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239 239 CHEMICAL COORDINATION AND INTEGRATION
You have alr eady lear nt that the neural system provides a
point-to-point rapid coordination among organs. The neural
coordination is fast but short-lived. As the nerve fibres do not innervate
all cells of the body and the cellular functions need to be continuously
regulated; a special kind of coordination and integration has to be
provided. This function is carried out by hormones. The neural system
and the endocrine system jointly coordinate and regulate the
physiological functions in the body.
19.1 ENDOCRINE GLANDS AND HORMONES
Endocrine glands lack ducts and are hence, called ductless glands. Their
secretions are called hormones. The classical definition of hormone as a
chemical produced by endocrine glands and released into the blood and
transported to a distantly located target organ has current scientific
definition as follows: Hormones are non-nutrient chemicals which
act as intercellular messengers and are produced in trace amounts.
The new definition covers a number of new molecules in addition to the
hormones secreted by the organised endocrine glands. Invertebrates
possess very simple endocrine systems with few hormones whereas a large
number of chemicals act as hormones and provide coordination in the
vertebrates. The human endocrine system is described here.
CHEMICAL COORDINATION
AND INTEGRATION
CHAPTER  19
19.1 Endocrine
Glands and
Hormones
19.2 Human
Endocrine
System
19.3 Hormones of
Heart, Kidney
and
Gastrointestinal
Tract
19.4 Mechanism of
Hormone Action
2024-25
Page 2


239 239 CHEMICAL COORDINATION AND INTEGRATION
You have alr eady lear nt that the neural system provides a
point-to-point rapid coordination among organs. The neural
coordination is fast but short-lived. As the nerve fibres do not innervate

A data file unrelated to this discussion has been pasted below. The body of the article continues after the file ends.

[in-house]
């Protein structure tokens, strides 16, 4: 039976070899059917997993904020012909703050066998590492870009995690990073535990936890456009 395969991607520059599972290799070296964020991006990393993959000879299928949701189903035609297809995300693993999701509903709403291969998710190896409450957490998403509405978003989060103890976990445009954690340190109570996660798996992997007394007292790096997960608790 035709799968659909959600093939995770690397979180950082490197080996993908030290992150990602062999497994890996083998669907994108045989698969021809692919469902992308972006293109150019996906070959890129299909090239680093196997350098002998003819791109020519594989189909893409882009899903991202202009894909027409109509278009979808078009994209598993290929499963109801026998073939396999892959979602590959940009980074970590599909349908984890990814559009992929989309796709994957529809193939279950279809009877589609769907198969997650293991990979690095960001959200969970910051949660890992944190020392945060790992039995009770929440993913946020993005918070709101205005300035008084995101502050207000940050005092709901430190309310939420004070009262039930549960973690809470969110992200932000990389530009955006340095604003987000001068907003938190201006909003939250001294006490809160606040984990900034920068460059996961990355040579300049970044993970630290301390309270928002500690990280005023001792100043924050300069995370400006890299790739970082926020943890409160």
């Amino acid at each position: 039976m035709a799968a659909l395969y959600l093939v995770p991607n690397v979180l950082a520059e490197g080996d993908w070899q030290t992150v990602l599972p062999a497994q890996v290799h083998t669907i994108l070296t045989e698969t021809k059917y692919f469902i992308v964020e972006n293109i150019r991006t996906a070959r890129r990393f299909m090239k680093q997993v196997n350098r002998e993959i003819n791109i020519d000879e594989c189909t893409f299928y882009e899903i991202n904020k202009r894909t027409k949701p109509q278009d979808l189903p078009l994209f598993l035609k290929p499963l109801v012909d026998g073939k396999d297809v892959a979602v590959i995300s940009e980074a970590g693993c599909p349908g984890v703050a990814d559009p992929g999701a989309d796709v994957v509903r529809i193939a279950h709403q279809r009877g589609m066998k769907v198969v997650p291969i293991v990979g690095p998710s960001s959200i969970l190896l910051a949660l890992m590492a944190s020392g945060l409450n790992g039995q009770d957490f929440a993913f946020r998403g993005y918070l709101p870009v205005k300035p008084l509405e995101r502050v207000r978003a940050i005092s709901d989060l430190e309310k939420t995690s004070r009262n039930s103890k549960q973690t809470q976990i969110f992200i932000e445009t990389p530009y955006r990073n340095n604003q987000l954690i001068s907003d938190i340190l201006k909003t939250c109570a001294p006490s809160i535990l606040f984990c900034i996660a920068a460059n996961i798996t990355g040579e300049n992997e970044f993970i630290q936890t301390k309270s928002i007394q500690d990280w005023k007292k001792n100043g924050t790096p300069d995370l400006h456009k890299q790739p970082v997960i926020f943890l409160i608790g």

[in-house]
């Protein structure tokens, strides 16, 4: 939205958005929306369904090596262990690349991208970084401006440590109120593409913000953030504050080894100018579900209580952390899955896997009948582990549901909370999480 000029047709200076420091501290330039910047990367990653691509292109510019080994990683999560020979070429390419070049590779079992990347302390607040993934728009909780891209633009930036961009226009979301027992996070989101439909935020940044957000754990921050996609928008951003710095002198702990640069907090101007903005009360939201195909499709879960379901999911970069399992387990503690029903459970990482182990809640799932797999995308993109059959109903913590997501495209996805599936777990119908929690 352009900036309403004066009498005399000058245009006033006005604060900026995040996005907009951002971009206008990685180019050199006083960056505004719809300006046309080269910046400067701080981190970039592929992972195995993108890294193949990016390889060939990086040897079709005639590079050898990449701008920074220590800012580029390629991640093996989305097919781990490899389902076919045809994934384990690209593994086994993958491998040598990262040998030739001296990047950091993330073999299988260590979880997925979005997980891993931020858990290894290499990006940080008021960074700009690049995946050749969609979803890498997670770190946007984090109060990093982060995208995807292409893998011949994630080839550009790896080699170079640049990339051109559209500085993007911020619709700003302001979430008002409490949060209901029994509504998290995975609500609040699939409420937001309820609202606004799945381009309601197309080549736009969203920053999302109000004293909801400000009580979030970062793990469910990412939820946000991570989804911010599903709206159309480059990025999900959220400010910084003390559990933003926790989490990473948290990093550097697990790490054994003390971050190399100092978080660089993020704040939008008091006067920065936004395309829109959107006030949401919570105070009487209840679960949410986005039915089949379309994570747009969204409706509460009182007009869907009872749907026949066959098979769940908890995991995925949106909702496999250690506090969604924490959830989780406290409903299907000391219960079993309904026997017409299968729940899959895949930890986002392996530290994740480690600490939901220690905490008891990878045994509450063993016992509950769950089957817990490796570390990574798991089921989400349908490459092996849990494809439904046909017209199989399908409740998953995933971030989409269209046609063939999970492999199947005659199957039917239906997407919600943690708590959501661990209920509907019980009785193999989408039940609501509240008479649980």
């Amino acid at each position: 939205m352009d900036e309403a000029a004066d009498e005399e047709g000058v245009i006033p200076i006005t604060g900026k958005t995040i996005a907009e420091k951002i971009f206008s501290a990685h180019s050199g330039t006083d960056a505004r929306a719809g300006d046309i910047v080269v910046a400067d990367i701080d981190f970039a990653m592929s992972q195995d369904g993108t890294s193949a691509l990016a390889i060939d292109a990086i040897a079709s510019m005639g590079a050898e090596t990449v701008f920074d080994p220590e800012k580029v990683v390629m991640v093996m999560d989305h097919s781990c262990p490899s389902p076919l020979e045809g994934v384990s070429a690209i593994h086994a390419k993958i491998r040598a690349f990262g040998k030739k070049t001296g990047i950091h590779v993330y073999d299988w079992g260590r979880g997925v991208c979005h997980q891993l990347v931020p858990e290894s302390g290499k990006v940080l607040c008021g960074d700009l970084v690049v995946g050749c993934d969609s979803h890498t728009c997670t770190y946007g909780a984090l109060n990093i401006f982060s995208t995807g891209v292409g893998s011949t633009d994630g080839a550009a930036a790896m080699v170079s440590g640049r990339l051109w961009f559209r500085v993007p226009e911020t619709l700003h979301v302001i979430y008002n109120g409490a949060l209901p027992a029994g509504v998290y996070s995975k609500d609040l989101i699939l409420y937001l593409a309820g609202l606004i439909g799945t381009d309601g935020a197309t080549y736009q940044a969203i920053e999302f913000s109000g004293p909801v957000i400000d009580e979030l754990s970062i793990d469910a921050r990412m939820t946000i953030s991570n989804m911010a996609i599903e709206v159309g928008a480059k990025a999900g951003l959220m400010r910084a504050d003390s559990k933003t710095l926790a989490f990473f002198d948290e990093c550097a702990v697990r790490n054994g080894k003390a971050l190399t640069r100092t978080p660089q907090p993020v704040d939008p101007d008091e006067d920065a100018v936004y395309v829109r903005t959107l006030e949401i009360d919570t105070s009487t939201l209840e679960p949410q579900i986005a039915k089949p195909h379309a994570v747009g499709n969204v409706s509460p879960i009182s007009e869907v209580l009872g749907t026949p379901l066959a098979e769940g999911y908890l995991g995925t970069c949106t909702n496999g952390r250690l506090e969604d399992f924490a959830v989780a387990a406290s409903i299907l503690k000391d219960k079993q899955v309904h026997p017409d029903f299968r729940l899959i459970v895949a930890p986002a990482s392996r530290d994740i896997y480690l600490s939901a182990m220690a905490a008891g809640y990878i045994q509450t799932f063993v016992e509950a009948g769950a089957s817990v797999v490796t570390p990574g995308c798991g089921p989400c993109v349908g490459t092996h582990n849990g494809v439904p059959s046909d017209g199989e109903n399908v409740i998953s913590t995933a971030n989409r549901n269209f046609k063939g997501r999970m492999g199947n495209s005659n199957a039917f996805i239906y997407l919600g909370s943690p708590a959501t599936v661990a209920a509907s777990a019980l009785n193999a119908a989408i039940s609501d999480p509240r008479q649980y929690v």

all cells of the body and the cellular functions need to be continuously
regulated; a special kind of coordination and integration has to be
provided. This function is carried out by hormones. The neural system
and the endocrine system jointly coordinate and regulate the
physiological functions in the body.
19.1 ENDOCRINE GLANDS AND HORMONES
Endocrine glands lack ducts and are hence, called ductless glands. Their
secretions are called hormones. The classical definition of hormone as a
chemical produced by endocrine glands and released into the blood and
transported to a distantly located target organ has current scientific
definition as follows: Hormones are non-nutrient chemicals which
act as intercellular messengers and are produced in trace amounts.
The new definition covers a number of new molecules in addition to the
hormones secreted by the organised endocrine glands. Invertebrates
possess very simple endocrine systems with few hormones whereas a large
number of chemicals act as hormones and provide coordination in the
vertebrates. The human endocrine system is described here.
CHEMICAL COORDINATION
AND INTEGRATION
CHAPTER  19
19.1 Endocrine
Glands and
Hormones
19.2 Human
Endocrine
System
19.3 Hormones of
Heart, Kidney
and
Gastrointestinal
Tract
19.4 Mechanism of
Hormone Action
2024-25
BIOLOGY 240
19.2   HUMAN ENDOCRINE SYSTEM
The endocrine glands and hormone